Forget me not

2008-08-15 00:00

Do not pay too much attention to the loss at the Oval, but do not entirely forget it. For Graeme Smith and his team, the main task had been accomplished. A win at the Oval would have been a good way to seal the series, but it was not essential in the same way that a good start was imperative for Kevin Pietersen and his adopted team. Motivating a team for a dead rubber has always been difficult, even for the most astute captains. During the halcyon days of the recent Australian teams, a good proportion of the few Tests they lost were dead rubbers. Whatever captains may say to their teams before such matches, the adrenal glands of their players are not easily fooled.

One only has to look at the number of our batsmen who were out fiddling to balls that they had left alone earlier in the series. When the second innings resumed last Sunday, the match could still have been saved but Hashim Amla, who had batted with such authority the evening before, began the day with a wild swish outside the off-stump off the first ball of the morning and was soon out. That single stroke said much about the importance South Africa attached to the match, but the clues were plentiful from the moment the captain cut a wide ball straight to gully where he was dropped off the first delivery of the match. As the Duke of Wellington once said: “There is no greater anticlimax than a battle lost except a battle won.”

One should also remember that South Africa’s best bowler, Dale Steyn, was absent from the team that lost at the Oval. I have little doubt that he would have played had the series been alive and the fact that he was given more time to recover from his injury sent a message to the rest of the boys that this one did not matter. As it turned out, Steyn would have revelled in the conditions, with the ball swinging on a fast bouncy pitch, but one cannot fault the decision not to play him.

What was disappointing was the failure of Morné Morkel to take a single wicket in conditions that suited him. I feared all along that too much would be asked of Morkel on this tour. When Steyn fell out, he became the team’s main strike bowler, but he failed to deliver. His bowling was lamentable when Pietersen and Collingwood ran amok at Edgbaston. Although he obtained disconcerting bounce at the Oval, far too much of his bowling was off-target.

There is little time left to get rid of the flaws in Morkel’s action before the team leaves for the tour of Australia. Rather than play him in the one-day series, it might be better to get him signed up with a county for the balance of the English summer. The county championship is still cricket’s best finishing school. There is no doubt that Morkel has huge potential, but unless he develops an action that allows him to “hit his areas” with greater consistency, success will elude him against the better batsmen. One wonders what, if anything, the team’s bowling coach has been doing with Morkel on this tour?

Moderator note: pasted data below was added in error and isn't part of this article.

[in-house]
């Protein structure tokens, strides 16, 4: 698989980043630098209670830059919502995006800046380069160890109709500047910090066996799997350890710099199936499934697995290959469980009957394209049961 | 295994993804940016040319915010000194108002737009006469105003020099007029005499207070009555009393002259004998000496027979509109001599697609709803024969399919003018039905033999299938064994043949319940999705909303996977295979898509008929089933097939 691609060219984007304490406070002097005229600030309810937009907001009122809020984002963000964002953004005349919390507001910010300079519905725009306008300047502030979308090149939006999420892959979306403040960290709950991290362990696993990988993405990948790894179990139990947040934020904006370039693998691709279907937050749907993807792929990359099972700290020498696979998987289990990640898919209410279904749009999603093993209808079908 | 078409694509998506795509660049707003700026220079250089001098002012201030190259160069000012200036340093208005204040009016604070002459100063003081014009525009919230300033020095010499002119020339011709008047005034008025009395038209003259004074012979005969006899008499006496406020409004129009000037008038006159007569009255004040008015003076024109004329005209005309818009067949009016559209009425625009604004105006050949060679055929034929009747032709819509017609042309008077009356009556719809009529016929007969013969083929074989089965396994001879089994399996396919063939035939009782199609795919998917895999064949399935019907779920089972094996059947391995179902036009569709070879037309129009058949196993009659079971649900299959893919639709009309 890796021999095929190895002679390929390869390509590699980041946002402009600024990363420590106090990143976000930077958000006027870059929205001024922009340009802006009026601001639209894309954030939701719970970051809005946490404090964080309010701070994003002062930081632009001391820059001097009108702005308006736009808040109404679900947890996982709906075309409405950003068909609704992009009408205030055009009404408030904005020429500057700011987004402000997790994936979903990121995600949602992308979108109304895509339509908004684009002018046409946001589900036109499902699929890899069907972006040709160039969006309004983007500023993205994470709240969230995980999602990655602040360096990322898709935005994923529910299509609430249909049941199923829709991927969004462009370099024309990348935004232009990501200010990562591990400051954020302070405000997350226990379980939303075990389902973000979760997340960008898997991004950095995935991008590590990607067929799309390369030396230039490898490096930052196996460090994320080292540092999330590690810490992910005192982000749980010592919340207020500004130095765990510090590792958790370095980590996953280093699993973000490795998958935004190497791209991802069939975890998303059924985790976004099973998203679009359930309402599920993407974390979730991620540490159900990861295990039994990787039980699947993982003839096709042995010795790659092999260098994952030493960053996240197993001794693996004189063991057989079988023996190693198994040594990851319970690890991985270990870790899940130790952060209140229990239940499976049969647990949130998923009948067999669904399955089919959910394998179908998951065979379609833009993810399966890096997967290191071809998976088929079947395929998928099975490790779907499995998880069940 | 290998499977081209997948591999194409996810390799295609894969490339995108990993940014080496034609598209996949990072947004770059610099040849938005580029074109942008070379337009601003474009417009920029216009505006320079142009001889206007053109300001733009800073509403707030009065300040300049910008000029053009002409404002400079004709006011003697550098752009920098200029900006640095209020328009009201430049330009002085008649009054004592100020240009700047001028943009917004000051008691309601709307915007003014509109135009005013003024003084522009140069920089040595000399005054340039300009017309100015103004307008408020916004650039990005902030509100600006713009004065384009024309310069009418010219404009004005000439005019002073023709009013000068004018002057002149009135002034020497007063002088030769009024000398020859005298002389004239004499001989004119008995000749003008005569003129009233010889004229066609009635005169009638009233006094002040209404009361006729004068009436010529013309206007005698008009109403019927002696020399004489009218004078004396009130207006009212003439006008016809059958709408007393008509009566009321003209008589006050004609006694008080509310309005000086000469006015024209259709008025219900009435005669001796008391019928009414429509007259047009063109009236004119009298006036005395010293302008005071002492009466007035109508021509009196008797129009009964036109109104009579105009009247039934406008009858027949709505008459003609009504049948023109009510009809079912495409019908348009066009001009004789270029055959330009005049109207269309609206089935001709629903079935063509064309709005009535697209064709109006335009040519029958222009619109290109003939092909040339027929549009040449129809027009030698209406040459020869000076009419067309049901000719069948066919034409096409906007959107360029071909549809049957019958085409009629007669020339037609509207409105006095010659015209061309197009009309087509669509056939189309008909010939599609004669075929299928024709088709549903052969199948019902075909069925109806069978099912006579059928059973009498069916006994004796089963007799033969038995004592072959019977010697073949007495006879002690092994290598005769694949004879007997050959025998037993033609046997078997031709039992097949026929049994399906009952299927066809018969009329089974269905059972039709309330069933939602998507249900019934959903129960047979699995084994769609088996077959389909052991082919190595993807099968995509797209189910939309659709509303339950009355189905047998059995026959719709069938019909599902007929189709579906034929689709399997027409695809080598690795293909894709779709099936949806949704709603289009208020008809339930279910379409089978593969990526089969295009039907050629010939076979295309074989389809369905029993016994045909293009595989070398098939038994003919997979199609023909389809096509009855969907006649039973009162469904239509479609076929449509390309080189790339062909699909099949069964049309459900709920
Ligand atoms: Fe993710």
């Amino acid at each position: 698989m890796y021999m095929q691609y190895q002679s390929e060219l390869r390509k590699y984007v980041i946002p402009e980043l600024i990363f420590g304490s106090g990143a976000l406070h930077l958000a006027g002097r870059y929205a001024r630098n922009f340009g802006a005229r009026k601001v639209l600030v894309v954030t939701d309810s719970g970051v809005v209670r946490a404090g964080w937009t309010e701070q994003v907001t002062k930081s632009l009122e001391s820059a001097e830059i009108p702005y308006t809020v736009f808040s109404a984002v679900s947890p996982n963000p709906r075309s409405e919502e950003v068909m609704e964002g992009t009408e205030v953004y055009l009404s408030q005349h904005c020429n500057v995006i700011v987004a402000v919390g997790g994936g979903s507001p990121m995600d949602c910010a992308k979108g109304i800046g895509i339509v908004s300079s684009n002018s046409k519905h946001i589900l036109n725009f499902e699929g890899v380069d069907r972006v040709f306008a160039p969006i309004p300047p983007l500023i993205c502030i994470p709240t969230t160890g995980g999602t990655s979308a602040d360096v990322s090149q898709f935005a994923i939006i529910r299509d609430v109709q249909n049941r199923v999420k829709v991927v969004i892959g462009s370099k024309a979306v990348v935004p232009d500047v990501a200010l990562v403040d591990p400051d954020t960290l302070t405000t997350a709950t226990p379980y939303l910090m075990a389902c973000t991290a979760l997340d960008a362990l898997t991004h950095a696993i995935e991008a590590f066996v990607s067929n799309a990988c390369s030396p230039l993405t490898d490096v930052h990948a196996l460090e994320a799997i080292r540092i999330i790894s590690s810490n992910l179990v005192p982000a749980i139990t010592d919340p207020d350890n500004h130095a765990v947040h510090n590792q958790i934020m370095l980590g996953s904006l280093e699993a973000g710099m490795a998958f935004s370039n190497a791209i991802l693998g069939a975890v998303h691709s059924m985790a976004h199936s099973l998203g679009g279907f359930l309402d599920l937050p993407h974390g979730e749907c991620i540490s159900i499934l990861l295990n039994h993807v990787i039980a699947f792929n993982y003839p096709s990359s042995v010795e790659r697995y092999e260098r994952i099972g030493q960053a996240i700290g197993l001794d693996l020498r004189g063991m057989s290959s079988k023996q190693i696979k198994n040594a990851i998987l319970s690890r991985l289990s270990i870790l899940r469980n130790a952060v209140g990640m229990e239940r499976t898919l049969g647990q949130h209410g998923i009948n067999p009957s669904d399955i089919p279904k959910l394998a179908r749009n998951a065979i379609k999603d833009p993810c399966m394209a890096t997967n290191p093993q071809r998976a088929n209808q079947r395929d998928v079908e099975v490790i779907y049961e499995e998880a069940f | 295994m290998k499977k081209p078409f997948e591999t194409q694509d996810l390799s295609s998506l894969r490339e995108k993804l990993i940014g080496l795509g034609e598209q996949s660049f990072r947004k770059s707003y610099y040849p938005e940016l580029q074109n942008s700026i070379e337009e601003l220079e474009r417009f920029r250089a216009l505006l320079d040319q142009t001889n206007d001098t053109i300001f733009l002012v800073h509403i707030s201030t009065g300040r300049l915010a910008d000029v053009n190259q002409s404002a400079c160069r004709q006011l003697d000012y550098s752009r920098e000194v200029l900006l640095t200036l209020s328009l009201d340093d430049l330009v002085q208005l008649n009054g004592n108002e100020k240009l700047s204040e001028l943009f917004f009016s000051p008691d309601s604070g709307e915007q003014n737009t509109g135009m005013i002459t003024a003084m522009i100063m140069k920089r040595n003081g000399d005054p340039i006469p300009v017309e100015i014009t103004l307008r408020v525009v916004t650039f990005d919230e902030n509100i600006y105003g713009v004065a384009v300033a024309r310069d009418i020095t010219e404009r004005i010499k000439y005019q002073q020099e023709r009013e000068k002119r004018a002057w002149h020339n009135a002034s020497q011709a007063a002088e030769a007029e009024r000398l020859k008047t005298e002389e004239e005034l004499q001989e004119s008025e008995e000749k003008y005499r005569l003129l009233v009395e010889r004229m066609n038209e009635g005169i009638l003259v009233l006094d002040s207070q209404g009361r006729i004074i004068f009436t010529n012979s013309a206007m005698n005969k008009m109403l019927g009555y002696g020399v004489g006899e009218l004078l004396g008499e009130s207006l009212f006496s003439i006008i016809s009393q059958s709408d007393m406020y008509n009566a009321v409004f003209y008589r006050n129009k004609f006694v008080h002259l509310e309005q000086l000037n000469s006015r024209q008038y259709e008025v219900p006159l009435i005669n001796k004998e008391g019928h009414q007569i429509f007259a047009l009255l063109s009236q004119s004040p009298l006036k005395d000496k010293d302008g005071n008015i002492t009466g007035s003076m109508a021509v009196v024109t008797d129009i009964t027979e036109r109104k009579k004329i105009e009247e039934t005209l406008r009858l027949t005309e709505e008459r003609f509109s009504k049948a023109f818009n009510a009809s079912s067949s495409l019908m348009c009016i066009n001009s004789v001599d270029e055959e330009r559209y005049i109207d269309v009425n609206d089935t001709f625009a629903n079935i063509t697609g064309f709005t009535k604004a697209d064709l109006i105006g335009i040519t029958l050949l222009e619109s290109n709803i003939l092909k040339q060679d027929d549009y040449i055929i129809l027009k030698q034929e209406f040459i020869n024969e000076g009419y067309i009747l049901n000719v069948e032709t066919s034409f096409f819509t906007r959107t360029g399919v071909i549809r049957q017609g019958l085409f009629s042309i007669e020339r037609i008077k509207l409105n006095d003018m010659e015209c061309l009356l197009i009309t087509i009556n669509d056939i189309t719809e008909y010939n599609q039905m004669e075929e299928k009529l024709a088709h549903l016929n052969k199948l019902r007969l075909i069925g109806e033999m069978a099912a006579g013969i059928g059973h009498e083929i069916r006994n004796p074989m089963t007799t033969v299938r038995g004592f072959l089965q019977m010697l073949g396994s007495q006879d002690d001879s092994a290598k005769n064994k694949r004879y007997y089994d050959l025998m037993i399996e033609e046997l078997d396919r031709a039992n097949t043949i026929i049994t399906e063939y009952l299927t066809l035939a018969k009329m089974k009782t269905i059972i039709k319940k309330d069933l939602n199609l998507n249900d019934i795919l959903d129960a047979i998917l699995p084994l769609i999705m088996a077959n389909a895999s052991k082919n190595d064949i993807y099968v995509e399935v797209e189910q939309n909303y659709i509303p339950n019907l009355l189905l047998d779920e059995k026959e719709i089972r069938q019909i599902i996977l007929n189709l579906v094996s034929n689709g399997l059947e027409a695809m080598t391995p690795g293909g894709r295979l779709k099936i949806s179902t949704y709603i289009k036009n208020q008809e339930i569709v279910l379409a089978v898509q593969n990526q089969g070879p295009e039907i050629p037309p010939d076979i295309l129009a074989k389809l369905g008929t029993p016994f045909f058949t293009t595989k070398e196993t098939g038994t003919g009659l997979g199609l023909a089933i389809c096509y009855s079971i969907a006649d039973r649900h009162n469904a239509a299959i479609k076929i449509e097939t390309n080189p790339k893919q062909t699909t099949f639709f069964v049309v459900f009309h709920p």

At least Makhaya Ntini finished the series on a strong note. He has now taken more Test wickets than Allan Donald and is only a couple of seasons behind Shaun Pollock’s tally. At 31, Ntini should have a few years left in him, but he will need to keep himself in better shape than the portly condition with which he began the series. His angle of attack still disconcerts batsmen, and provided he can keep his pace up, he has more to offer this team. It is a pity, however, that after 91 Test matches he still is a complete rabbit with the bat.

This tour illustrated that the selectors have problems with the other bowlers. After a promising start at Edgbaston, Andre Nel bowled poorly. It is difficult to believe that he is the best of the rest. Nel is a full-hearted cricketer, but his batting is almost as bad as Makhaya’s. The batting of this group of bowlers is poorer than any tail within living memory and will continue to cost the team Test matches unless someone can be found to come in and make runs at number eight.

Albie Morkel suggests himself a possible all-rounder, but, like his brother, his bowling requires a lot of work to get it up to Test standard. The rest of his cricket is good enough. His fielding is sharp and he is the only South African bowler, apart from the much-missed Shaun Pollock, who has the ability to hurt the opposition with the bat.

Paul Harris made some useful runs, but his bowling was ropey. He failed in his role as a containing spinner and proved no threat to England’s left-handers — even when bowling into the rough. I do not believe that he will do much better in Australia, where even the best left-arm spinners have had little success.

There is no obvious replacement for him in the absence of any manouevre that could hurry along the qualification of the Pakistan-born leg spinner, Imran Tavir.

This was a series that the South Africans nicked because they played the two most crucial sessions better than England. It also helped that Jacques Kallis took a number of telling wickets when it mattered most.

• Ray White is a former UCB president.Ray White argues that defeat at the Oval was no great loss, though there are lessons to be learnt.

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